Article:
SCHOOLS are soon opening after a long holiday. However, students will this time start the year with relatively new changes in the general education system.
There are two major changes in the Rwandan education system: construction of the 9 –year basic education classroom blocks and the language of instruction gradually shifting emphasis from French to English. Another yet challenging one is the driver of these two vehicles, the teacher.
As regards 9YBE, the concerned districts are racing against the clock to finish up the construction of classrooms, thanks to those that worked tirelessly to get the job done.
One remarkable observation is that 9YBE has shown that Rwandans are very entrepreneurial and patriotic. They have a solid work ethic and looking at the team spirit displayed in building the classrooms, it was a job well done.
This time of the year many people take some time off from their work to observe the holidays, but such was not the case for many dedicated primary and secondary school teachers.
They all had to undergo another intensive training: Learner-centred strategies of teaching.
The Government of Rwanda wants classroom instruction to be conducted in English. Not very new to our ears, but great news though. That is why teachers never had holidays. Despite a few hiccups here and there, they are expected to resume teaching.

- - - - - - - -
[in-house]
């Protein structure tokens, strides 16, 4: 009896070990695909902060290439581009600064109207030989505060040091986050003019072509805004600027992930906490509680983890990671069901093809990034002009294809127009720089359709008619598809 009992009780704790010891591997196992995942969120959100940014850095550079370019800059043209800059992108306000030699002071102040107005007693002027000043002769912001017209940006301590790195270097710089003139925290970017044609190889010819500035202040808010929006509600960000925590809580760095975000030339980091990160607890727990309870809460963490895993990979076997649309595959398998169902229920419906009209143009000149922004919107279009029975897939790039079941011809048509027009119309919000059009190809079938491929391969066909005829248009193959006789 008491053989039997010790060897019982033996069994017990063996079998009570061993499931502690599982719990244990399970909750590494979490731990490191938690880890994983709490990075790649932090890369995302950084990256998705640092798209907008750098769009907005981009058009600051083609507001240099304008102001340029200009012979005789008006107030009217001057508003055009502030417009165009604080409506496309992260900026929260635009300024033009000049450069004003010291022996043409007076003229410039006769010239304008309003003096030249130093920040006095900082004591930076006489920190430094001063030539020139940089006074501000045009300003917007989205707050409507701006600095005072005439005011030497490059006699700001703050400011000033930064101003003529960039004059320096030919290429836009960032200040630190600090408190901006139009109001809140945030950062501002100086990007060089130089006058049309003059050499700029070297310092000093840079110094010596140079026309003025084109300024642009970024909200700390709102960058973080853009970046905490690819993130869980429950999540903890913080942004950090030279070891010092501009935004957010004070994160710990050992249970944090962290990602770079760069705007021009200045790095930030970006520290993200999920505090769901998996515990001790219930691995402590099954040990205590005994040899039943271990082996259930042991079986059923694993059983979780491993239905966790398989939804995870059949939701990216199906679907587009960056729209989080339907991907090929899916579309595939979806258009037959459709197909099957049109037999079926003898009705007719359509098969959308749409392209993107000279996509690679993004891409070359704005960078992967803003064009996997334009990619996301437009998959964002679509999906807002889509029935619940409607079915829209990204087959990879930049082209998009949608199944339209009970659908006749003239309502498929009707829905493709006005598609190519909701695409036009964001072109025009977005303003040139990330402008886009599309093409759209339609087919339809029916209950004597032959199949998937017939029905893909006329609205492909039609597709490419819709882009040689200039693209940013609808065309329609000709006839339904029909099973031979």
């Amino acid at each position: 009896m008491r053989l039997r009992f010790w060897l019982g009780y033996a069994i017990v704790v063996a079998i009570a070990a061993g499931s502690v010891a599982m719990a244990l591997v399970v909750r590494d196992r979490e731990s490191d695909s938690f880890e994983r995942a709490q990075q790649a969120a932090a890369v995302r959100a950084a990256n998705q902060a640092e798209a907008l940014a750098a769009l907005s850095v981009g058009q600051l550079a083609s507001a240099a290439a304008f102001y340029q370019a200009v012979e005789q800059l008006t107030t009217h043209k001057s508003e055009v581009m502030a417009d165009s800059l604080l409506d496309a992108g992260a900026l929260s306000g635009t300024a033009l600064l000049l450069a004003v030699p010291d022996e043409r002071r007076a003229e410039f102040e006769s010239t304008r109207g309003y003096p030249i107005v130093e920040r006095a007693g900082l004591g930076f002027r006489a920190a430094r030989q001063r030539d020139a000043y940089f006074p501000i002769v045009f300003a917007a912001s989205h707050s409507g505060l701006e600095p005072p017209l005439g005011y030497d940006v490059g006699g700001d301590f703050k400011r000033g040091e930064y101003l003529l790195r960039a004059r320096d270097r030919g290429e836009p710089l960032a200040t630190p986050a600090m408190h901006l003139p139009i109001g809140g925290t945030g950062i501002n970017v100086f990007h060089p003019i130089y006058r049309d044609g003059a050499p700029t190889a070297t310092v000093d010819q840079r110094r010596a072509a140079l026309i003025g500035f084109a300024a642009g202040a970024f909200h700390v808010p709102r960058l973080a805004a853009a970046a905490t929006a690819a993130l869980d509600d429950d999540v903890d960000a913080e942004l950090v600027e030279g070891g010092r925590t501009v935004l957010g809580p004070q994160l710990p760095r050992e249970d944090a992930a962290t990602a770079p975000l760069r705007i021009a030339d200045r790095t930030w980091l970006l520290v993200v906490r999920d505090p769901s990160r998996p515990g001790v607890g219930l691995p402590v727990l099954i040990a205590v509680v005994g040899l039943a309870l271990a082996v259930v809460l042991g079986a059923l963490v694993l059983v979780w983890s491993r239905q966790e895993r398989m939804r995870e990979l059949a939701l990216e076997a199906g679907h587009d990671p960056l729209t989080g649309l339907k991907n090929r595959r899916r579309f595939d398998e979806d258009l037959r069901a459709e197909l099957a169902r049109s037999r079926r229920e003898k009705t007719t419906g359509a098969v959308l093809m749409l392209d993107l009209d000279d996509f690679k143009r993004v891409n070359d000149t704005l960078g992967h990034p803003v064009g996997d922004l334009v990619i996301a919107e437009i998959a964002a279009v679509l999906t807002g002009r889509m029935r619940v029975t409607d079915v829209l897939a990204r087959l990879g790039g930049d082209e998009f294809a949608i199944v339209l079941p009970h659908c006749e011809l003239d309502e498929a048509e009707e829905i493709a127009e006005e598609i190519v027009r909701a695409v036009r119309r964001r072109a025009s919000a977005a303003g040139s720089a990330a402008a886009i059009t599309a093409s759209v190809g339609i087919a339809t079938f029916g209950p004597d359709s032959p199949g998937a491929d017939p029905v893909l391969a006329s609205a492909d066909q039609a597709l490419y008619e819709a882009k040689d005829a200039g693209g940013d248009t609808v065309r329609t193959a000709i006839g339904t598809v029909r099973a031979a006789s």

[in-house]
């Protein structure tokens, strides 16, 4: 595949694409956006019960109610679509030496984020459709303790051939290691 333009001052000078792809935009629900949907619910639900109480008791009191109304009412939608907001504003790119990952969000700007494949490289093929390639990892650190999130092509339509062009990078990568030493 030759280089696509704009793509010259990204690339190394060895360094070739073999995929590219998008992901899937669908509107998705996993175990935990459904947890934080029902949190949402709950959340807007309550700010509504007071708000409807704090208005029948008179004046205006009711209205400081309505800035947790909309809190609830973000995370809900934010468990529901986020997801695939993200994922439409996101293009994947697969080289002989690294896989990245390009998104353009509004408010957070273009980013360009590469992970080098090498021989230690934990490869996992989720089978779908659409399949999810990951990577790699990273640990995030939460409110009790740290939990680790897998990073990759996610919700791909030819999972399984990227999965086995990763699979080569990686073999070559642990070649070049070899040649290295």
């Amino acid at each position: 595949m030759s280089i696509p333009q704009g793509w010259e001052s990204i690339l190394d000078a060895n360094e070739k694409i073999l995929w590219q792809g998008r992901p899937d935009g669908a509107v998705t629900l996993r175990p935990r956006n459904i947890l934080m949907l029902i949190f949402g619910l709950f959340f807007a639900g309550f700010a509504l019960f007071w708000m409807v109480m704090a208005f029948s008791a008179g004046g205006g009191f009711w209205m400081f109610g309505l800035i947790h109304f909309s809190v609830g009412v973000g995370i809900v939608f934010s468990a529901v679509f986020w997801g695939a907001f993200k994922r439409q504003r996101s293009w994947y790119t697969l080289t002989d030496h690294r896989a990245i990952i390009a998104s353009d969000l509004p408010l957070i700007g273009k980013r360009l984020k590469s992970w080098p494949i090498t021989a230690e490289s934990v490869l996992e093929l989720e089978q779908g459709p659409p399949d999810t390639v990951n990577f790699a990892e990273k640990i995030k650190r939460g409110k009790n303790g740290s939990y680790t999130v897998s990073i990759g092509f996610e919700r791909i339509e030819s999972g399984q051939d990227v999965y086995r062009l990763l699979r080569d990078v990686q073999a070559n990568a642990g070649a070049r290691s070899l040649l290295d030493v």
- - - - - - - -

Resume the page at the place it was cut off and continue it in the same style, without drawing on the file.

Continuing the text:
Well, on the other hand, it poses a great challenge to many teachers who want to keep their jobs. I only remind my friends that we have got to accept change as a fact of life.
The biggest issue that is causing much anxiety here is the language shift. And one of the worst issues that stand on the way to learning English is phobia. It is mainly due to the attitude that a particular learner has towards the language.
The government and the Ministry of Education in particular, has to take the new policy shift by availing enough text books for learners and teachers to help them handle such changes.
These books need to be from various authors and publishers, because, varying authors provide sufficient material for learners to study.
Indeed, learning a foreign language can be frustrating. You know the feeling when you sit down to read but can’t make any sense out of it. You only have to remind yourself that learning a language takes time.
There is simply no way around this, not even shortcuts here. So the secret rules for learning a foreign language are time, persistence and hard work.
Motivation is perhaps the best trick to get you going but you will simply need to bite the bullet and keep going once your motivation runs out.
Rwanda is trying to embrace a language that will help it to meet the big Millennium Goals. We therefore need the English language to help us transform our country into a successful economy.
The author is a teacher at Kagarama secondary school